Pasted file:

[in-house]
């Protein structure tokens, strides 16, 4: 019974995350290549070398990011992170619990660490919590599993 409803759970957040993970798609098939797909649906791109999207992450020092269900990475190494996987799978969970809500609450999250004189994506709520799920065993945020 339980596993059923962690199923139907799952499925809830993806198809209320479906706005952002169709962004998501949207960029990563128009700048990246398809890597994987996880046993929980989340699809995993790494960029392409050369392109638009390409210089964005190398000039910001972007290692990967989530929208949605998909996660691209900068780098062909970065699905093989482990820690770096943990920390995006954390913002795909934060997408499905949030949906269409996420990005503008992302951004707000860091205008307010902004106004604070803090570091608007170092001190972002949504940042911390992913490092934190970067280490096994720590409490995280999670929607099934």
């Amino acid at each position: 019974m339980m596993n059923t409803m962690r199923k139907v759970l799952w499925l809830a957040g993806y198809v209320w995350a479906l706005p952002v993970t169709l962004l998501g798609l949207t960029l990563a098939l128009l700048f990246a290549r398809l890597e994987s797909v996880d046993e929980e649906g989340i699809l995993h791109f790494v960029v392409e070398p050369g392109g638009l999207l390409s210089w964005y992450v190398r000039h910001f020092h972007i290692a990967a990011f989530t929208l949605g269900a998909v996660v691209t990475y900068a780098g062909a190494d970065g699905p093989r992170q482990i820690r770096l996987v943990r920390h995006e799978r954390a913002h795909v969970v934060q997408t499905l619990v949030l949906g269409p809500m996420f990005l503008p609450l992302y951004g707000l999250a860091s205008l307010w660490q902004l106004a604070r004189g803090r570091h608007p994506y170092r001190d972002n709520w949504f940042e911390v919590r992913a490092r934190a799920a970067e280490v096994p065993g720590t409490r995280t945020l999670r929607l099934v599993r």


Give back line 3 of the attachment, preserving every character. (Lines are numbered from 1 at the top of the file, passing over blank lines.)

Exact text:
């Amino acid at each position: 019974m339980m596993n059923t409803m962690r199923k139907v759970l799952w499925l809830a957040g993806y198809v209320w995350a479906l706005p952002v993970t169709l962004l998501g798609l949207t960029l990563a098939l128009l700048f990246a290549r398809l890597e994987s797909v996880d046993e929980e649906g989340i699809l995993h791109f790494v960029v392409e070398p050369g392109g638009l999207l390409s210089w964005y992450v190398r000039h910001f020092h972007i290692a990967a990011f989530t929208l949605g269900a998909v996660v691209t990475y900068a780098g062909a190494d970065g699905p093989r992170q482990i820690r770096l996987v943990r920390h995006e799978r954390a913002h795909v969970v934060q997408t499905l619990v949030l949906g269409p809500m996420f990005l503008p609450l992302y951004g707000l999250a860091s205008l307010w660490q902004l106004a604070r004189g803090r570091h608007p994506y170092r001190d972002n709520w949504f940042e911390v919590r992913a490092r934190a799920a970067e280490v096994p065993g720590t409490r995280t945020l999670r929607l099934v599993r």